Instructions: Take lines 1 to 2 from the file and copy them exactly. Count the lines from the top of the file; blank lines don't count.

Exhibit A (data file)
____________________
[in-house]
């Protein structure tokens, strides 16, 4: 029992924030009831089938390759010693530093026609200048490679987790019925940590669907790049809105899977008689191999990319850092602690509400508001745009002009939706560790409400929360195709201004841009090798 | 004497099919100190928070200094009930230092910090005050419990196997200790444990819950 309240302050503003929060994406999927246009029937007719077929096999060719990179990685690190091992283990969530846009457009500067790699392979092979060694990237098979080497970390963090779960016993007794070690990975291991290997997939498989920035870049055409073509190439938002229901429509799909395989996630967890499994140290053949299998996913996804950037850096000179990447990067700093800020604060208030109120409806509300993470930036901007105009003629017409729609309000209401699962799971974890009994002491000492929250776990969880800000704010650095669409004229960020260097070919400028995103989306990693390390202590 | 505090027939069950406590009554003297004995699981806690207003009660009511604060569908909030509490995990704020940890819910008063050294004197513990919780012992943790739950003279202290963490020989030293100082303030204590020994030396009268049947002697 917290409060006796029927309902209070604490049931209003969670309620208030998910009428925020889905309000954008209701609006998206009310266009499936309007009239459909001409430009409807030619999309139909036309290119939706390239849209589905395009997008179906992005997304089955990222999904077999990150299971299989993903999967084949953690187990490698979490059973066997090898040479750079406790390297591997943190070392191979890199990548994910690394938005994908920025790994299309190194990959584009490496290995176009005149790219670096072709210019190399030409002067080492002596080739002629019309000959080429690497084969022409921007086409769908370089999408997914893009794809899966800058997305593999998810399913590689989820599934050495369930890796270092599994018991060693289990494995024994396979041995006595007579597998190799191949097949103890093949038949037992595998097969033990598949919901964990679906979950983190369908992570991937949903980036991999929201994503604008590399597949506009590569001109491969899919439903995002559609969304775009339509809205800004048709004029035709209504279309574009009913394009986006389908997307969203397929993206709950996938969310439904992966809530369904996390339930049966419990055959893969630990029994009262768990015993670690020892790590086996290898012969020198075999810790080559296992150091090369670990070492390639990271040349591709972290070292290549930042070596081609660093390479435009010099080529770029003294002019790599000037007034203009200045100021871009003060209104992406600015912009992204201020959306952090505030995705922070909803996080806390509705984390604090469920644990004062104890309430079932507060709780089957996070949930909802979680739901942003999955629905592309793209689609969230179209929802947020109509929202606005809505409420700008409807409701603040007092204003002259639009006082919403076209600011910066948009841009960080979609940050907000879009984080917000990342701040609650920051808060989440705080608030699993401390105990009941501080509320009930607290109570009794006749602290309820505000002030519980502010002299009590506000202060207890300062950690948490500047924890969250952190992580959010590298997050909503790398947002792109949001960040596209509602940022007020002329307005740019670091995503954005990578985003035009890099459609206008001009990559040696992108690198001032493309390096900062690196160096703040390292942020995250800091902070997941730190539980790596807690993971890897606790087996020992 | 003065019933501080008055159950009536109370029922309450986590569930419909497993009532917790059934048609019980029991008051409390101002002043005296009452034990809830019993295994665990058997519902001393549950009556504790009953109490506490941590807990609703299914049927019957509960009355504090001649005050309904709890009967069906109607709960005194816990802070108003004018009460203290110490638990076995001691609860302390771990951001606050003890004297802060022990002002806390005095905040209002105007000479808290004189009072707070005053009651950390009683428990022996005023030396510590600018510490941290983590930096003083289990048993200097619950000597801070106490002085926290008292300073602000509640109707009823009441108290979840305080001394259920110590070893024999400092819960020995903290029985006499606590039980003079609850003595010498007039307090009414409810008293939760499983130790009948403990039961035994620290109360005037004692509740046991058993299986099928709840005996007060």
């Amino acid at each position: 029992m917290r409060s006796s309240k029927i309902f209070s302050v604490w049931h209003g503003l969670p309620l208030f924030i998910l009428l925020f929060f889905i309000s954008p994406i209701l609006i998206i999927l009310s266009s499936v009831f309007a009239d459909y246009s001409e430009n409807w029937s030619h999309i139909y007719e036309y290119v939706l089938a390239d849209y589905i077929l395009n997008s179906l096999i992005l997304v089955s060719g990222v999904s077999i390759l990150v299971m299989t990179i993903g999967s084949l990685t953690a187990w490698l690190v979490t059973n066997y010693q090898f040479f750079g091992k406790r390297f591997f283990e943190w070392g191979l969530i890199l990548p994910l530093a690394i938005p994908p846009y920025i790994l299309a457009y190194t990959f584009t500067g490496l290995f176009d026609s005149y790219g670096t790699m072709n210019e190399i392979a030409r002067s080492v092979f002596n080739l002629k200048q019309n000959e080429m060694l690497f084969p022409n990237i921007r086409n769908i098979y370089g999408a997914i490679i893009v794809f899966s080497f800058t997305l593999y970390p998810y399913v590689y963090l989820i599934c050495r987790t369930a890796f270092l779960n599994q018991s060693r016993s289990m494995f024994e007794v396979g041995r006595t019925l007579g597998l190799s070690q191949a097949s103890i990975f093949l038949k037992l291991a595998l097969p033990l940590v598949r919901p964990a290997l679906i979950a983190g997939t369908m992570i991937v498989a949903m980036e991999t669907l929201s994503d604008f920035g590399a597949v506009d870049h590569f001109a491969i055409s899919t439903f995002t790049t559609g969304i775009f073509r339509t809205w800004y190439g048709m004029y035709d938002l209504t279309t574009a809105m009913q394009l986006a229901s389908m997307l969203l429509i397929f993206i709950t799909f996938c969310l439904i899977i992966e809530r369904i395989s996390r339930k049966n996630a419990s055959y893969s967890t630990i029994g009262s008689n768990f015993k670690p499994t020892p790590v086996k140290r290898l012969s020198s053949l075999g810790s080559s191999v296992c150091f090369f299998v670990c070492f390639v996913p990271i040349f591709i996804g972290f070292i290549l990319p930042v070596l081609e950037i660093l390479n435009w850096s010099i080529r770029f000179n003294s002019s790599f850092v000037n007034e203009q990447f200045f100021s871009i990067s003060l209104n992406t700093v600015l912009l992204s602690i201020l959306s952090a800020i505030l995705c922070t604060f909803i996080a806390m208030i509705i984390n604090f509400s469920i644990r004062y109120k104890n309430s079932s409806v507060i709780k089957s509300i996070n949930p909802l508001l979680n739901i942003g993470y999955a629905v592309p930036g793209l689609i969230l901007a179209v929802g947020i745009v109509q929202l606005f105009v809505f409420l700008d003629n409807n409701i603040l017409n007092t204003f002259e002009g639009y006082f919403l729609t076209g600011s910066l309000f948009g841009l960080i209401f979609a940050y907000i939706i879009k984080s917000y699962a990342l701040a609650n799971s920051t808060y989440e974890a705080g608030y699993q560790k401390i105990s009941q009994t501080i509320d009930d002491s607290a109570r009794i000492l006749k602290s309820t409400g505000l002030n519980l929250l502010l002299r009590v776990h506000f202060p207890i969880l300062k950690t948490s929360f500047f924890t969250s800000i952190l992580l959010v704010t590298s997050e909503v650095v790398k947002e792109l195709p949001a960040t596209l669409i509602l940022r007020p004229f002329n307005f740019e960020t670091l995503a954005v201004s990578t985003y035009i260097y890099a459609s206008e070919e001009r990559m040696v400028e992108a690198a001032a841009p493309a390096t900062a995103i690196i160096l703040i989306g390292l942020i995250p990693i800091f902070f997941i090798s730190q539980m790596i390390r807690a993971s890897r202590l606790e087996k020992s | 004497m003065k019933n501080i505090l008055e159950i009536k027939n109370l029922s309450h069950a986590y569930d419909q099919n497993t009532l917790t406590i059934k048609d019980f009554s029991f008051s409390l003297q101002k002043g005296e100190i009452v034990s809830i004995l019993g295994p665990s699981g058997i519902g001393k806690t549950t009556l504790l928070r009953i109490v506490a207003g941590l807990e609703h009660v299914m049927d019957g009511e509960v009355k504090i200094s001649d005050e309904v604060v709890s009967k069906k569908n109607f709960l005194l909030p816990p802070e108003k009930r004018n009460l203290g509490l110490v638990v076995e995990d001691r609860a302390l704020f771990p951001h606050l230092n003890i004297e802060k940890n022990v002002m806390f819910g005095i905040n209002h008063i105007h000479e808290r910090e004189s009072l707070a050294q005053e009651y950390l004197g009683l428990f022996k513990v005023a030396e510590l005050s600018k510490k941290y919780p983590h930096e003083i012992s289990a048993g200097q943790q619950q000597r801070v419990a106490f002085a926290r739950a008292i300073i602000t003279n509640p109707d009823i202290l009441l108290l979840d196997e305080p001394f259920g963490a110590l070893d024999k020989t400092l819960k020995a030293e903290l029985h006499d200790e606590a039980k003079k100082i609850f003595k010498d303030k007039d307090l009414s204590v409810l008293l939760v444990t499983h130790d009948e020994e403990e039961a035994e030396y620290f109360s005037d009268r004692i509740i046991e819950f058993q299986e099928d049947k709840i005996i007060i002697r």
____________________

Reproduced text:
[in-house]
């Protein structure tokens, strides 16, 4: 029992924030009831089938390759010693530093026609200048490679987790019925940590669907790049809105899977008689191999990319850092602690509400508001745009002009939706560790409400929360195709201004841009090798 | 004497099919100190928070200094009930230092910090005050419990196997200790444990819950 309240302050503003929060994406999927246009029937007719077929096999060719990179990685690190091992283990969530846009457009500067790699392979092979060694990237098979080497970390963090779960016993007794070690990975291991290997997939498989920035870049055409073509190439938002229901429509799909395989996630967890499994140290053949299998996913996804950037850096000179990447990067700093800020604060208030109120409806509300993470930036901007105009003629017409729609309000209401699962799971974890009994002491000492929250776990969880800000704010650095669409004229960020260097070919400028995103989306990693390390202590 | 505090027939069950406590009554003297004995699981806690207003009660009511604060569908909030509490995990704020940890819910008063050294004197513990919780012992943790739950003279202290963490020989030293100082303030204590020994030396009268049947002697 917290409060006796029927309902209070604490049931209003969670309620208030998910009428925020889905309000954008209701609006998206009310266009499936309007009239459909001409430009409807030619999309139909036309290119939706390239849209589905395009997008179906992005997304089955990222999904077999990150299971299989993903999967084949953690187990490698979490059973066997090898040479750079406790390297591997943190070392191979890199990548994910690394938005994908920025790994299309190194990959584009490496290995176009005149790219670096072709210019190399030409002067080492002596080739002629019309000959080429690497084969022409921007086409769908370089999408997914893009794809899966800058997305593999998810399913590689989820599934050495369930890796270092599994018991060693289990494995024994396979041995006595007579597998190799191949097949103890093949038949037992595998097969033990598949919901964990679906979950983190369908992570991937949903980036991999929201994503604008590399597949506009590569001109491969899919439903995002559609969304775009339509809205800004048709004029035709209504279309574009009913394009986006389908997307969203397929993206709950996938969310439904992966809530369904996390339930049966419990055959893969630990029994009262768990015993670690020892790590086996290898012969020198075999810790080559296992150091090369670990070492390639990271040349591709972290070292290549930042070596081609660093390479435009010099080529770029003294002019790599000037007034203009200045100021871009003060209104992406600015912009992204201020959306952090505030995705922070909803996080806390509705984390604090469920644990004062104890309430079932507060709780089957996070949930909802979680739901942003999955629905592309793209689609969230179209929802947020109509929202606005809505409420700008409807409701603040007092204003002259639009006082919403076209600011910066948009841009960080979609940050907000879009984080917000990342701040609650920051808060989440705080608030699993401390105990009941501080509320009930607290109570009794006749602290309820505000002030519980502010002299009590506000202060207890300062950690948490500047924890969250952190992580959010590298997050909503790398947002792109949001960040596209509602940022007020002329307005740019670091995503954005990578985003035009890099459609206008001009990559040696992108690198001032493309390096900062690196160096703040390292942020995250800091902070997941730190539980790596807690993971890897606790087996020992 | 003065019933501080008055159950009536109370029922309450986590569930419909497993009532917790059934048609019980029991008051409390101002002043005296009452034990809830019993295994665990058997519902001393549950009556504790009953109490506490941590807990609703299914049927019957509960009355504090001649005050309904709890009967069906109607709960005194816990802070108003004018009460203290110490638990076995001691609860302390771990951001606050003890004297802060022990002002806390005095905040209002105007000479808290004189009072707070005053009651950390009683428990022996005023030396510590600018510490941290983590930096003083289990048993200097619950000597801070106490002085926290008292300073602000509640109707009823009441108290979840305080001394259920110590070893024999400092819960020995903290029985006499606590039980003079609850003595010498007039307090009414409810008293939760499983130790009948403990039961035994620290109360005037004692509740046991058993299986099928709840005996007060």